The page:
During the quarter, Verizon completed an end-to-end global standards compliant call with a smartphone test device using its network in Minneapolis. “We have said all along that we intend to be first not only in launching the world’s initial 5G commercial product but also the first to deliver true 5G mobility to consumers,” Ellis said.

Ellis said Verizon has been preparing its network for 5G through the deployment of fiber resources, small cells, spectrum and mobile edge computing capabilities. Year-to-date capital spending of $12.0 billion was up from $11.3 billion YTD last year. Capital expenditure for the full year is expected to be between $16.6 billion and $17.0 billion.

“As soon as devices and equipment are available the deployment of our 5G network on the global standard will begin for mobility and residential broadband in the new 5G ultra-wideband era,” Ellis said, “At Verizon, we believe that true 5G requires an ultra-wideband solution, utilizing millimeter wave spectrum to address the full array of use cases that 5G enables.”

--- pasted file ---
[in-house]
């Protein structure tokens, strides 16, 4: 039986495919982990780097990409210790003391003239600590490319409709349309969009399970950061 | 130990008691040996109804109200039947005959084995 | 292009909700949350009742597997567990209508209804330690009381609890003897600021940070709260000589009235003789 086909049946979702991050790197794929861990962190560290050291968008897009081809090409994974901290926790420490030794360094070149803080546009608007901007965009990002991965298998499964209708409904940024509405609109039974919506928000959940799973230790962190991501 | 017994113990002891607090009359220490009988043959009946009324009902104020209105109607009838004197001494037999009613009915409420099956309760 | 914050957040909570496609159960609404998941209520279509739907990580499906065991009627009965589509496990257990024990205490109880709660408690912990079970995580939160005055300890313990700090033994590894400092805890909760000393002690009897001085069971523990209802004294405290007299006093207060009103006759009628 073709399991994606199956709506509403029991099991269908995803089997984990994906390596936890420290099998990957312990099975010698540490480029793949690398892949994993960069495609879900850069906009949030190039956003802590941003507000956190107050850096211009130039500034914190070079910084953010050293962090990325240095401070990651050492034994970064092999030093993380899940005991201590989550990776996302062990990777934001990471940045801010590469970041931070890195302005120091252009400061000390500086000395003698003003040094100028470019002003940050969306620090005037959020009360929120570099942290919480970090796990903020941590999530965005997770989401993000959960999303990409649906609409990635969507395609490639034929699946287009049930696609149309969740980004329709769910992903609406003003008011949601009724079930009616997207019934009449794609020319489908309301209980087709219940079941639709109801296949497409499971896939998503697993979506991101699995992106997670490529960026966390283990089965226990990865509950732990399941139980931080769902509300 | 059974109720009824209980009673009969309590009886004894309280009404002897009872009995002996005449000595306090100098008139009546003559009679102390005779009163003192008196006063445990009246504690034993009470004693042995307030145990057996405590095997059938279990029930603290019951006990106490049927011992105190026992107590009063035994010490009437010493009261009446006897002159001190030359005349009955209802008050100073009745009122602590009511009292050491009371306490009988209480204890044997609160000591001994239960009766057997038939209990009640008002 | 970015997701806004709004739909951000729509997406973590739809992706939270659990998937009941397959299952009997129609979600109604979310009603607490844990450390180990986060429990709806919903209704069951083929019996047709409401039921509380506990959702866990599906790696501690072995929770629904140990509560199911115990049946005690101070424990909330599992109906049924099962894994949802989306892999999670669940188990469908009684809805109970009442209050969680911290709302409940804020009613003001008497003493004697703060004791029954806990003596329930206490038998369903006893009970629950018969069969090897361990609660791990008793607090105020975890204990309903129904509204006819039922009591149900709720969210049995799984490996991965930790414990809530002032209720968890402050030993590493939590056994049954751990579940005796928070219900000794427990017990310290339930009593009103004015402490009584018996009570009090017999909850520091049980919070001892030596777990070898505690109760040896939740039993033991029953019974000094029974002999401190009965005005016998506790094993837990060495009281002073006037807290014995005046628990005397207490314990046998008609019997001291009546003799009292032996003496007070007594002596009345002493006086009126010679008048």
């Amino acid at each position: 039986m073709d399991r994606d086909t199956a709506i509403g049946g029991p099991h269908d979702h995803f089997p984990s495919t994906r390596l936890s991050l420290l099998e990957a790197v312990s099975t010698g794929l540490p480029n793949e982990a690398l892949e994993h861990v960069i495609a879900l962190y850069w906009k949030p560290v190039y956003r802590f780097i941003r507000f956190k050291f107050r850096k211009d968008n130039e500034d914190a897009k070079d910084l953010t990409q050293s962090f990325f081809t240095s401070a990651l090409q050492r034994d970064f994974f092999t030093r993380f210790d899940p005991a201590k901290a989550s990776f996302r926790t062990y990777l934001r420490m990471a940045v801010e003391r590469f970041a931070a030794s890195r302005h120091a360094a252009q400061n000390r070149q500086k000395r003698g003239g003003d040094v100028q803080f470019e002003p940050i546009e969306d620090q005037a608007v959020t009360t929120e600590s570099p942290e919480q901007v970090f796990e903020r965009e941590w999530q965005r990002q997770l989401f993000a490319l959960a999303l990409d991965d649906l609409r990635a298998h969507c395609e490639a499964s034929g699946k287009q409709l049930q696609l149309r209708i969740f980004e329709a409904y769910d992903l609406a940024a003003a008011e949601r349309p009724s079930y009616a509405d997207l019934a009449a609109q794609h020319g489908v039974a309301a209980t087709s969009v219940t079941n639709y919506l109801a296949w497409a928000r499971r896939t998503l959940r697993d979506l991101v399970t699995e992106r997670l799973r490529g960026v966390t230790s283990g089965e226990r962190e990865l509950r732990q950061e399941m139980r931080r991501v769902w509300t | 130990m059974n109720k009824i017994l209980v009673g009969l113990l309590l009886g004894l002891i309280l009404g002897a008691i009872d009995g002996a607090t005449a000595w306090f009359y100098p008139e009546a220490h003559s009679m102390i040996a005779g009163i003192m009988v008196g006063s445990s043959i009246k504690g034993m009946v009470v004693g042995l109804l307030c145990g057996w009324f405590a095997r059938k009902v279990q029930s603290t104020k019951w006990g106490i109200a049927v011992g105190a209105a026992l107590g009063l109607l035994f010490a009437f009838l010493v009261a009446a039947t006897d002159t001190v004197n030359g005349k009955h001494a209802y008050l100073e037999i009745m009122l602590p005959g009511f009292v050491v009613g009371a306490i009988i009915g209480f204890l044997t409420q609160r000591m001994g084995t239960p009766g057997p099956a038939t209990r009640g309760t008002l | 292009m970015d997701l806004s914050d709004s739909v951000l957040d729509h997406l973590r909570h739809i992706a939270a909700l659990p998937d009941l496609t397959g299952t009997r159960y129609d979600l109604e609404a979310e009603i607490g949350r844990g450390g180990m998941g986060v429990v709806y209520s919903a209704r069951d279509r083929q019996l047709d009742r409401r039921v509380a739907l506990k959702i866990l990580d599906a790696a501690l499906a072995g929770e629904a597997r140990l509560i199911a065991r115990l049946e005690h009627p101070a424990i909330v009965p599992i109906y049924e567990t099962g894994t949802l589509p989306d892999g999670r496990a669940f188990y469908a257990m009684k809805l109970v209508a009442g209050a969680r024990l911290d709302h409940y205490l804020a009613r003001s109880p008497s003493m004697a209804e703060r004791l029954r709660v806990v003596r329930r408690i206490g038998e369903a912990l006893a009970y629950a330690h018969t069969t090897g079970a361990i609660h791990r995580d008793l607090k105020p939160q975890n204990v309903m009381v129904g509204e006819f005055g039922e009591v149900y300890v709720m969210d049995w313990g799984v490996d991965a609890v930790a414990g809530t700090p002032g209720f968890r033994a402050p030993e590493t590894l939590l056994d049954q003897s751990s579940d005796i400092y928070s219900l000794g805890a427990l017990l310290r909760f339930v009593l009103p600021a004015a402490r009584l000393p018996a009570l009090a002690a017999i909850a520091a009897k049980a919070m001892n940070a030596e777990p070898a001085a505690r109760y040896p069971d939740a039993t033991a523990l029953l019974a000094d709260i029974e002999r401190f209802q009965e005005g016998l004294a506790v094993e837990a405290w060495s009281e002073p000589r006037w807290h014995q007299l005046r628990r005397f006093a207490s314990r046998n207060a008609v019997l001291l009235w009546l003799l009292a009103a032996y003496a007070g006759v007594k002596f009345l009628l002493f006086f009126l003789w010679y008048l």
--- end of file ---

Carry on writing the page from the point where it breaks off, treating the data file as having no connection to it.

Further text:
In late October, Verizon committed $25 million to build a “technologically advanced wireless network” in the Florida Panhandle as it struggles to recover from Hurricane Michael.  5G technology will be a part of that infrastructure, and Panama City will become one of five announced Verizon 5G cities, joining Los Angeles, Houston, Indianapolis and Sacramento.

AT&T building on ‘our lead in 5G’

However, AT&T believes it has the lead in 5G, John M. Donovan, CEO AT&T Communications said during the carrier’s Q3 earnings call, and it will be introducing standards-based mobile 5G services in the next few weeks and in parts of a dozen cities by the end of the year. Additionally, the 5G mobile will be deployed in seven more cities in early 2019.